• Ah -- but there has been a decrease in the number of lanes. Kinzie was never well marked before but it did have three to four lanes of traffic, especially before and after the bridge.

  • I both ride and drive to work and usually go on Kinzie. The multiple lanes that were created by impatient motorists only created bottle necks. Yes, more cars could be on a single block, but the amount of time it takes to transit the road has not gone up much at all when I drive. I would guess that as more motorists adjust to the new lane configuration, traffic will more more quickly. As a cyclist, I love them. I hope they implement them in more areas of the city.

    As for the safety issues with the train tracks, don't enter an intersection until you can safely move through it. Motorists in Chicago are incredibly aggressive and often don't yield to each other, cyclists or pedestrians, in addition to make unsafe maneuvers. Safety would not be such an issue on the streets of this city if everyone would slow down a bit and give way instead of trying to save a bit of time.

  • Greg Belmont/Orchard Area. Dog owner - Deer filmer.

    As a motorcyclist/biker/car driver I like them. I wish we had more areas like that - it's nice to be able to relax for a few minutes of reduced fear you are going to get rear ended or side swiped by a car. In the normal bike lanes cars tend to use them as passing lanes, or they double park in them forcing us to jut into traffic, or they pinch them off when coming to turn lanes.. It's nice to be segmented off for at least a bit as riding a bike in the city can be nerve wracking.

    I gave up riding my motorcycle in the city after being hit by a # of cars and watching a friend get t-boned and die but to be honest riding a bike in the city is a lot scarier than a motorcycle. At least on a bike you can go as fast as the cars, accelerate and or decelerate as fast as the cars and you have better mirrors.

  • Joel Irving & Pulaski Guy

    Greg: Sorry to hear about your friend. Yes, riding a bike can be pretty scary, especially at the bigger intersections. I ride on Elston, and most of the way it's pretty clear. But at the bigger intersections (such as Diversey & Elston and Fullerton & Elston) it can get a little hectic. It just takes one jag who's not looking and you're in serious trouble. And it gets a little nerve-wracking to ride alongside a whole line of parked cars -- you never know who's going to open their door without looking.

    The intersection of Milwaukee & Kinzie isn't fun, either -- it's a big, wide turn, and it's difficult to get into the right line. But having this bike lane definitely helps.

  • The problem with emergency vehicles is really serious. They cannot get down Kinzie. Also, I too tried to email Ald, Reilly about the problems with the new bike lanes. No response at all.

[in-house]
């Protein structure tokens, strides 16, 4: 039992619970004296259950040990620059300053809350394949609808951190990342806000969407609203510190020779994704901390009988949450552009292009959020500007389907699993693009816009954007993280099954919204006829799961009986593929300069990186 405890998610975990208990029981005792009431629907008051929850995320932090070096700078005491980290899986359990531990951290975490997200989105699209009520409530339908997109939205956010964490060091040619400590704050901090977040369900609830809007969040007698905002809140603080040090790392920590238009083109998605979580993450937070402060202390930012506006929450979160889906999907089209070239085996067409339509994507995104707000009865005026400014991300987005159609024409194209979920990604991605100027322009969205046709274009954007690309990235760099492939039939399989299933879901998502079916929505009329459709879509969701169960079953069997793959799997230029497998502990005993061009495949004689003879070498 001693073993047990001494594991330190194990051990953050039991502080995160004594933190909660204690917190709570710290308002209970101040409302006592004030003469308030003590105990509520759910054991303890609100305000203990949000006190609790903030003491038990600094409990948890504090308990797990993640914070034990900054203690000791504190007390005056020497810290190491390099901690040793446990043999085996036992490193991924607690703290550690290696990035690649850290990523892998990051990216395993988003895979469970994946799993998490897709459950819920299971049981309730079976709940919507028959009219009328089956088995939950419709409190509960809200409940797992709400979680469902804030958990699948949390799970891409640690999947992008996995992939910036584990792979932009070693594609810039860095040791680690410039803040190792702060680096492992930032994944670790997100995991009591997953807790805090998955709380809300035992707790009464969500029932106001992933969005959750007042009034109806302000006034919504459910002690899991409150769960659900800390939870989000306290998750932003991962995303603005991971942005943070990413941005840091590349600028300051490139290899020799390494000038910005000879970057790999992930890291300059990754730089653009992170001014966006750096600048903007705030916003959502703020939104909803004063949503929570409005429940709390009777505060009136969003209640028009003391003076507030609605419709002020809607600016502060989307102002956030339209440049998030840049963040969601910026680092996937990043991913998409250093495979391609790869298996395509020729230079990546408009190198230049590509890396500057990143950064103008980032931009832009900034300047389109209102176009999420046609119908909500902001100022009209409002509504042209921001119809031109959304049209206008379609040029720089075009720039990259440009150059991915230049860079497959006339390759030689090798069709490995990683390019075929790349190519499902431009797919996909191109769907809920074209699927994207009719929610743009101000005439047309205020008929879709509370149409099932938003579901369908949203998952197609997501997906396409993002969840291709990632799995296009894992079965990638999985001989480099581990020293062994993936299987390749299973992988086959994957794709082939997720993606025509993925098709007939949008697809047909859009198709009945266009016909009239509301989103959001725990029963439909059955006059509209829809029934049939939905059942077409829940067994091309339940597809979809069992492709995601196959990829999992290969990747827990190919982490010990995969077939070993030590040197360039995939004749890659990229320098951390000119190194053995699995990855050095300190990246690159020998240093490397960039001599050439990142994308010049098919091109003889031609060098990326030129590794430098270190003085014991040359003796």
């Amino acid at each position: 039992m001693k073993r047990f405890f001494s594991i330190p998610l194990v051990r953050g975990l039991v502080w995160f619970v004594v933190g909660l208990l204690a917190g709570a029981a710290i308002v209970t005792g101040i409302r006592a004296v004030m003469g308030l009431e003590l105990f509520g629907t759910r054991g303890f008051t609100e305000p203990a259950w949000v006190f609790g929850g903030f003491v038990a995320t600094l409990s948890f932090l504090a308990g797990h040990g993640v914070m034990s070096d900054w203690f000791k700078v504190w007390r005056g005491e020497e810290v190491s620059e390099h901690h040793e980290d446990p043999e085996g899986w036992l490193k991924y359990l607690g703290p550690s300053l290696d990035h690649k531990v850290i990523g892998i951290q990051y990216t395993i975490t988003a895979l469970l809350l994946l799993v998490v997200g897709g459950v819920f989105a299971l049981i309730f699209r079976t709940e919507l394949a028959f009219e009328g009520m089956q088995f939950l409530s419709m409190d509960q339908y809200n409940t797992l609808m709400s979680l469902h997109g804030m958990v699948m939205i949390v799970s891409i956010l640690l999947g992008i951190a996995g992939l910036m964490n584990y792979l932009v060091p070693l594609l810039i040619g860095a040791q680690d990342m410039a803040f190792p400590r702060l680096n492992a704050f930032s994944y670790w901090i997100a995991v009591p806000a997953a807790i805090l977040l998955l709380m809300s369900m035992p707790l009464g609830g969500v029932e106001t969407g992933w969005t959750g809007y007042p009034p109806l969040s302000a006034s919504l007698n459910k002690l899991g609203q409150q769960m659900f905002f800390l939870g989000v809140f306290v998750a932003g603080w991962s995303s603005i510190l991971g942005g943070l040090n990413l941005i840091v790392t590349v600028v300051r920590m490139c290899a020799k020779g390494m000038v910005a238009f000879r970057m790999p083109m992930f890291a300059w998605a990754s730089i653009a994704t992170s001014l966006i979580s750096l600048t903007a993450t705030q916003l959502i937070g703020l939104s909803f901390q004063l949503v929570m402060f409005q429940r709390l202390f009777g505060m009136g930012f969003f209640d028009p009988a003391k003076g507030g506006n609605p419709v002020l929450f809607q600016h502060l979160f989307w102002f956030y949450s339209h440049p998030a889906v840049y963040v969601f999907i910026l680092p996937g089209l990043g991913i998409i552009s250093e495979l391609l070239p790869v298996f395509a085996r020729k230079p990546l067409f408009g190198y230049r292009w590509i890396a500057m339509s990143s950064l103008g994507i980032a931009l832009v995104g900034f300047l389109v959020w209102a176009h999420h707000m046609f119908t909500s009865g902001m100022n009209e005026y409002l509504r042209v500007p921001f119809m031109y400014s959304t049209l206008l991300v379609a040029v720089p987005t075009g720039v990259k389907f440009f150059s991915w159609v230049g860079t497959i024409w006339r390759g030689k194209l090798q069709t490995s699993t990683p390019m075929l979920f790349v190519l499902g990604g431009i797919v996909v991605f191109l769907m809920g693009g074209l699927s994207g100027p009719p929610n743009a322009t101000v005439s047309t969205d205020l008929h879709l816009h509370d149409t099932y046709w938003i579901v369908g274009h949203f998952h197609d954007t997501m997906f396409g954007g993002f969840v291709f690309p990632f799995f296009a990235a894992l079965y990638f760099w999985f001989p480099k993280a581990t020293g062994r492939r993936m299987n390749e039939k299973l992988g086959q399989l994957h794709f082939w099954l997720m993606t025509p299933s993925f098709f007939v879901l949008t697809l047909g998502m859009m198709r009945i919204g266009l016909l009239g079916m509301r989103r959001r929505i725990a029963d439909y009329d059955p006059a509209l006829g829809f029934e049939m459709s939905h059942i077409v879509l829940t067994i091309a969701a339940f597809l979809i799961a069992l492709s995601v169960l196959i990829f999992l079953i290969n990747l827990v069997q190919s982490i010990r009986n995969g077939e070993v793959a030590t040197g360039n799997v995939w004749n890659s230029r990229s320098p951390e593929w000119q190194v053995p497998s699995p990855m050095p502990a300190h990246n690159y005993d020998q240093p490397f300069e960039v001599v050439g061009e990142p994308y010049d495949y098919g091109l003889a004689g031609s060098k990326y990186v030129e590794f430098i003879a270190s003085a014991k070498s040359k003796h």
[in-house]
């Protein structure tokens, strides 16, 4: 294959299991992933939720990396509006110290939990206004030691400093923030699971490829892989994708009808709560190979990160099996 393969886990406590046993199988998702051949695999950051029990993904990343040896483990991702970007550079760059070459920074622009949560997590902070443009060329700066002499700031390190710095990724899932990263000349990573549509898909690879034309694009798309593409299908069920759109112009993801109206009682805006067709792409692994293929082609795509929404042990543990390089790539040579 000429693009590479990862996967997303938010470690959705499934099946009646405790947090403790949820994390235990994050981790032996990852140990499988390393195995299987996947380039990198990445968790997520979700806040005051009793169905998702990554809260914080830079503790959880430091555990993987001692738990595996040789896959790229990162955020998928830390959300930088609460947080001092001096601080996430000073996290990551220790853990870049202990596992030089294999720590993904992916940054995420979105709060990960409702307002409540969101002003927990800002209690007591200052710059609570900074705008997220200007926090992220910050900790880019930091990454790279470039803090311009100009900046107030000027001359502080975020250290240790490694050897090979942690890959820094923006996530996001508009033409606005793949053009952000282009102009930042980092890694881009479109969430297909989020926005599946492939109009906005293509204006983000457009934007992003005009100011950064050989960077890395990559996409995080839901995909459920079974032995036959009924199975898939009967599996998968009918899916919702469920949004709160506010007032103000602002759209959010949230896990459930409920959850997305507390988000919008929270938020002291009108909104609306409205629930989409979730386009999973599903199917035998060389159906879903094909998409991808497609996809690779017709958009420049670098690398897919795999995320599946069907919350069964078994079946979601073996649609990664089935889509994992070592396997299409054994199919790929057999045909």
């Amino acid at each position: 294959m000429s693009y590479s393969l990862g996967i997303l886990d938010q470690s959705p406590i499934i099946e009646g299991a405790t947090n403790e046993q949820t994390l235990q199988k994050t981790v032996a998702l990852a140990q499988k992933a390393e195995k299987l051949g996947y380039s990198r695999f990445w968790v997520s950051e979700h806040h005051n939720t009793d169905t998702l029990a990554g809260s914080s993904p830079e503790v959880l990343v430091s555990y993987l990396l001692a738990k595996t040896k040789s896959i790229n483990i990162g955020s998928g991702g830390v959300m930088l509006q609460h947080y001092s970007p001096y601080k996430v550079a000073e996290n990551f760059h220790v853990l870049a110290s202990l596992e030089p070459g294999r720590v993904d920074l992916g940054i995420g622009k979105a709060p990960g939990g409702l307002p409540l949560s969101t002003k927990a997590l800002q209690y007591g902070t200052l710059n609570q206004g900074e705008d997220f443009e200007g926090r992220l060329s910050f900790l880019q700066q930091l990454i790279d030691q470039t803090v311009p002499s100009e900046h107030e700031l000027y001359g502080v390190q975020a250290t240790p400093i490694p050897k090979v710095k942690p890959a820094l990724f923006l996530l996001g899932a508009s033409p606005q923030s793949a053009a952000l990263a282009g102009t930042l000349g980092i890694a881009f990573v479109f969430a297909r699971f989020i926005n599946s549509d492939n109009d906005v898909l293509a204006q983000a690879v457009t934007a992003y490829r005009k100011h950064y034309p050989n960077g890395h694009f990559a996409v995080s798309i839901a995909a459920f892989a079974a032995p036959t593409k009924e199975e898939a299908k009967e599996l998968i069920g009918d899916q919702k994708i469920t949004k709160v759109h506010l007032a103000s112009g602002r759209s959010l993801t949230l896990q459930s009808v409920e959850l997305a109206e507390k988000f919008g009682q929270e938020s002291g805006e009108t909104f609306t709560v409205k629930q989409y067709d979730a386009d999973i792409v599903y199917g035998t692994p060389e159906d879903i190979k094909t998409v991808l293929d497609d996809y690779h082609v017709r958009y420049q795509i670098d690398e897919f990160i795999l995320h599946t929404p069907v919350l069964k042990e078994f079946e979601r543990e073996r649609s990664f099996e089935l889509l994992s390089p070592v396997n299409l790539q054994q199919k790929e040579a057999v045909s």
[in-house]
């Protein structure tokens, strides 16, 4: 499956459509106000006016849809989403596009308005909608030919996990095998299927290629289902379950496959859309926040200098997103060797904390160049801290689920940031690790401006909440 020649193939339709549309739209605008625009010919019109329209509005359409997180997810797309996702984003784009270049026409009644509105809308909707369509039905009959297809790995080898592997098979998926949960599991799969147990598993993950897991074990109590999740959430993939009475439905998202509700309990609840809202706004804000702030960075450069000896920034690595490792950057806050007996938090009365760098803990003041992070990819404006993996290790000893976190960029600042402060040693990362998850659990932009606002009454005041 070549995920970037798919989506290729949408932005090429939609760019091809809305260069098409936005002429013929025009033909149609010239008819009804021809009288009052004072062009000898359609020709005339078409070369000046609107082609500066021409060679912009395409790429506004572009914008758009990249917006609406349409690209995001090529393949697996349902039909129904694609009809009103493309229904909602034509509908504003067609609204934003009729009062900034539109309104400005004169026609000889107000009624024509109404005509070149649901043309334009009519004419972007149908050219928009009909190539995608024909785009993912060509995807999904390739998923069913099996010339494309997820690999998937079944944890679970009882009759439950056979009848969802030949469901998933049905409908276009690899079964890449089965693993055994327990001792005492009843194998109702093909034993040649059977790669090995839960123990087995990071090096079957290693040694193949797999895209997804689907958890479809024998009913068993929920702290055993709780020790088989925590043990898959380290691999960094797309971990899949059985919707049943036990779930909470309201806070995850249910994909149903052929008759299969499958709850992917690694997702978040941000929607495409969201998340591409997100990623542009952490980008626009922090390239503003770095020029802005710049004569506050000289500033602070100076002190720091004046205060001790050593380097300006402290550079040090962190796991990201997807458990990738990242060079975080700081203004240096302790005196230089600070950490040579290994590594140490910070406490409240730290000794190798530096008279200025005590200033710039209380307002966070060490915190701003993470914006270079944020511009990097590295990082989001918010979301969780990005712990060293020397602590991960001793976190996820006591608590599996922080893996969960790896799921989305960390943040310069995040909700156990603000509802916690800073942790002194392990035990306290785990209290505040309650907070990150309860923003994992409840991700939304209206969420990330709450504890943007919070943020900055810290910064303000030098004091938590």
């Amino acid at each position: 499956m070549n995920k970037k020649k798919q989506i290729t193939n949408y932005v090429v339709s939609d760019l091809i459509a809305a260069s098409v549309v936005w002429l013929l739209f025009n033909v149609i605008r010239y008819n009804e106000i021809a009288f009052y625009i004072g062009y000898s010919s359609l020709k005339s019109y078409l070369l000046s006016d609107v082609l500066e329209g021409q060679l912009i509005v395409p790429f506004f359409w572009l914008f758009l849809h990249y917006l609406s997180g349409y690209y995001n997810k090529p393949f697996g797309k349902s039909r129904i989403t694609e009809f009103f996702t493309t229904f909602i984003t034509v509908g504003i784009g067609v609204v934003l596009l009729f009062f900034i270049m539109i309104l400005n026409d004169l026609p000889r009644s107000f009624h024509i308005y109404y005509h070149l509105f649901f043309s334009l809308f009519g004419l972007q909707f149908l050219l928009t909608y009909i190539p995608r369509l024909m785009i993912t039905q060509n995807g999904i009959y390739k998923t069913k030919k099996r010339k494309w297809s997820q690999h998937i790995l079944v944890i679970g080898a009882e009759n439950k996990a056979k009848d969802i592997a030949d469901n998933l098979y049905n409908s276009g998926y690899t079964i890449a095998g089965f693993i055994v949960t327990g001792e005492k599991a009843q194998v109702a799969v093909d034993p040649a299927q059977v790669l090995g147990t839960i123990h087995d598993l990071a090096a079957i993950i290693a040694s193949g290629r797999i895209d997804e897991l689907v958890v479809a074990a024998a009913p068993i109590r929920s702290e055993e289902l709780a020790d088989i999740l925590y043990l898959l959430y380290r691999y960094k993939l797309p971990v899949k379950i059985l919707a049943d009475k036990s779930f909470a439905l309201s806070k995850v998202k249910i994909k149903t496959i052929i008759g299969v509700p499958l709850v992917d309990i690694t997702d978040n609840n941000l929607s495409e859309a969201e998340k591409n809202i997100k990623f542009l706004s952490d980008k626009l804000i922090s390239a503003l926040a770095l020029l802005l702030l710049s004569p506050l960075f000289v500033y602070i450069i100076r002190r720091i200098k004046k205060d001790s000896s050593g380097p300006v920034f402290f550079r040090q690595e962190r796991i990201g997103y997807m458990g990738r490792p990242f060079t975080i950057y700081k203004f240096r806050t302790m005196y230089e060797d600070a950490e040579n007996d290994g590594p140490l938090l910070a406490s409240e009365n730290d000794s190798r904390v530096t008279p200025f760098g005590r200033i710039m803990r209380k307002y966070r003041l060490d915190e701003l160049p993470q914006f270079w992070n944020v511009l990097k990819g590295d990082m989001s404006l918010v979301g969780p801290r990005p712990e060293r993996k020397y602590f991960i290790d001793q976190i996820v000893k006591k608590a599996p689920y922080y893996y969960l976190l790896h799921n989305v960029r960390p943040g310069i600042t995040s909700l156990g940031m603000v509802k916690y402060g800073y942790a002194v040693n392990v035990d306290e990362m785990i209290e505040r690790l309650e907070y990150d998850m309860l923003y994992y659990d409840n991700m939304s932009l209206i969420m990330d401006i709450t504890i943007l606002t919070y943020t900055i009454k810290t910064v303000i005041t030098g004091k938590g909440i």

• Greg Belmont/Orchard Area. Dog owner - Deer filmer.

    I don't understand are you implying that emergency vehicles are incapable of pushing little bendy plastic posts over with their huge steel bumpers or that the drivers are not intelligent enough to travel the shortest/safest/fastest route?

    Seems to me you are trying to use a non-issue as an issue against something that you do not agree with.
    pictures linked to from city of chicago website which is here

  • Greg Belmont/Orchard Area. Dog owner - Deer filmer.

    Here is a better picture where you can see more up close the dividers.

  • All you have to do is stand at Kinzie & Canal at 5:00 p.m. to see that emergency vehicle access is a problem. Get real. They are not going to push over the white posts and even if they did, the bike lane isn't wide enough. And, frankly, the more difficult issue is bike riders completely ignoring stop signs. Also, making a right hand turn off westbound Kinzie means trying to look over your right shoulder to make sure there isn't a bike coming up on your right side.

  • Greg Belmont/Orchard Area. Dog owner - Deer filmer.

    Richard I imagine if it was a problem it would have been dealt with in the (knowing Chicago) $10,000,000 in feasibility studies done before they spent $200,000 in little bendy plastic barriers for a couple hundred yards. As far as looking right before you turn right whether or not that barrier was there along the way nothing would change in that situation. Personally I am a paranoid bike rider so I always watch cars. I realize they know it's not them that will die in the event of an accident and I don't like to lay my faith in their judgement or how much they are paying attention (as a motorcyclist I have been hit over half a dozen times - 3 or 4 of which I was actually just sitting stopped at a light or behind an idot vehicle when a car just slammed into me)